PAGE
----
VOYAGE TO GREENLAND.
which set limits to human exertion, and defied perseverance to penetrate any distance. Here my mind was satisfied on the formation of this body of ice, it being apparent that those immense rugged spaces which we observed, had received their inequality of surface by the hard pressure of immense pieces coming in contact, and uniting by the strong congealing power, during the long arctic winter, in which there is no sun to abate its rigour.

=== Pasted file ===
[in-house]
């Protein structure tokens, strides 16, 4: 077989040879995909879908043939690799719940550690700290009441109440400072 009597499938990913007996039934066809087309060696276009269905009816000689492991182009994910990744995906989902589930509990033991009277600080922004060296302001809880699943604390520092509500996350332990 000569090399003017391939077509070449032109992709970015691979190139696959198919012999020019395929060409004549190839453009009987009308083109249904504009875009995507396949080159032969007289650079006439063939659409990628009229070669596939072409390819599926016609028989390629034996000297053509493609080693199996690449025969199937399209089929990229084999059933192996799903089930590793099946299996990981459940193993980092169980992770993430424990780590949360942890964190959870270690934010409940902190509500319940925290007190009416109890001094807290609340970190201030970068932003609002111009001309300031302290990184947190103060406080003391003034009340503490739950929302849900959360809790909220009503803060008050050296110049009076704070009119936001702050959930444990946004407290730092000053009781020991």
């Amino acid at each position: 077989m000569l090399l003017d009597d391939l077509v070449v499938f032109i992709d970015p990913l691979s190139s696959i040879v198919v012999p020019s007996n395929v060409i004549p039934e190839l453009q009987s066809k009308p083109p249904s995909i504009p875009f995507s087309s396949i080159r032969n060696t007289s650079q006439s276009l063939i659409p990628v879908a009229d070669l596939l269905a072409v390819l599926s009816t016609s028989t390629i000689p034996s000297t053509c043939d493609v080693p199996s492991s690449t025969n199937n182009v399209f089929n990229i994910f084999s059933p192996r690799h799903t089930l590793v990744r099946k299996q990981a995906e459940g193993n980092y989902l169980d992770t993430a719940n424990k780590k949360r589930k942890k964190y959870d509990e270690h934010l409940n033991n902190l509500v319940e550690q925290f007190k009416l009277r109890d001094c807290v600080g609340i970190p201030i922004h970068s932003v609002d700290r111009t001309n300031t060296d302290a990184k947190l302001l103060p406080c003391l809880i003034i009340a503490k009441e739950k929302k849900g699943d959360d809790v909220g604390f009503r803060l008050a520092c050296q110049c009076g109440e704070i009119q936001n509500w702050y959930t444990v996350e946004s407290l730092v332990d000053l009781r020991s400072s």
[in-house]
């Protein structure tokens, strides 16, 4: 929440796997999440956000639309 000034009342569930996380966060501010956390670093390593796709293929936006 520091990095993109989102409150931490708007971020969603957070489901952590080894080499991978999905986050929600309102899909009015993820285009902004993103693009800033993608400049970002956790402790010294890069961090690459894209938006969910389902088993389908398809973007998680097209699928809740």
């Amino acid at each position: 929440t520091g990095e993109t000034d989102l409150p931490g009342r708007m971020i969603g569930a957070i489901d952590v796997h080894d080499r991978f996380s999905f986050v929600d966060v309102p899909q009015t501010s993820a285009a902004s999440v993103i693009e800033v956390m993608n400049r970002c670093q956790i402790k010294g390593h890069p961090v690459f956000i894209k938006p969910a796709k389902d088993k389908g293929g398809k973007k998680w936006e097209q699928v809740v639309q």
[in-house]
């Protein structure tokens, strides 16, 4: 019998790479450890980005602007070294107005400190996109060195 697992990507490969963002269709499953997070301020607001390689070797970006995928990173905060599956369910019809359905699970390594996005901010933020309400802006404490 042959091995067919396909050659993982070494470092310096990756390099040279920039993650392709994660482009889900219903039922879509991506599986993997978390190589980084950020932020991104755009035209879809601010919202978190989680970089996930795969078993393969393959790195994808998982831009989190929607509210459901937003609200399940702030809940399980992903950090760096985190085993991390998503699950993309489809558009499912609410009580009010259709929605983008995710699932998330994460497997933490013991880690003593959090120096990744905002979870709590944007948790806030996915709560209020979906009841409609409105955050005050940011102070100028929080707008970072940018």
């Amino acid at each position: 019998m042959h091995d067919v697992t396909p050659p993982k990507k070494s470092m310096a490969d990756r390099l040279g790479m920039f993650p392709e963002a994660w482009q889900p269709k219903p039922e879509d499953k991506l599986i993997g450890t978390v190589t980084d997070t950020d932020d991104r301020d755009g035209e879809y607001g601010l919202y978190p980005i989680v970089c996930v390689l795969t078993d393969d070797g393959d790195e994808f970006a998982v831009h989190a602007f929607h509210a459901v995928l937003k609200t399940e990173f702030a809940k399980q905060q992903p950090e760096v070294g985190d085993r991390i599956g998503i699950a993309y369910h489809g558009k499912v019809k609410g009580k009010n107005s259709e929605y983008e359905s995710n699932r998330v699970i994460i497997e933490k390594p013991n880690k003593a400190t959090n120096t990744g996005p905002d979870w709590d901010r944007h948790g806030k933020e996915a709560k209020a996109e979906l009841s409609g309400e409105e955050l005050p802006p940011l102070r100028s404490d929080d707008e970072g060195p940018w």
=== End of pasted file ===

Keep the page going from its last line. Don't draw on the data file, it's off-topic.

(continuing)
This ice is said to be similar in nature and character to that which extends to the North Pole, and which hitherto has prevented any successful expedition to that interesting part of the world. Having requested a boat for an exploring and a shooting expedition, I observed near the verge of the ice, the track of some animal, and on examination, found it resembled that of a small dog; the impression was quite round, and the footsteps followed each other in a direct line; it probably was an arctic fox, Canis Lagopus, (Linn.) In the course of the day, several kittywakes at a great distance were heard to make an uncommon screaming, which, on coming nearer to them, I found to proceed from the appearance of some Larus Parasiticus, (Linn.,) or arctic Gulls: these gulls feed on fish that have been caught by other birds, whom they persecute until they oblige them to drop their prey, and then with astonishing dexterity they catch it before it reaches the water: these birds live by plunder, and display a great deal of cunning in watching the flight of ducks, and other aquatic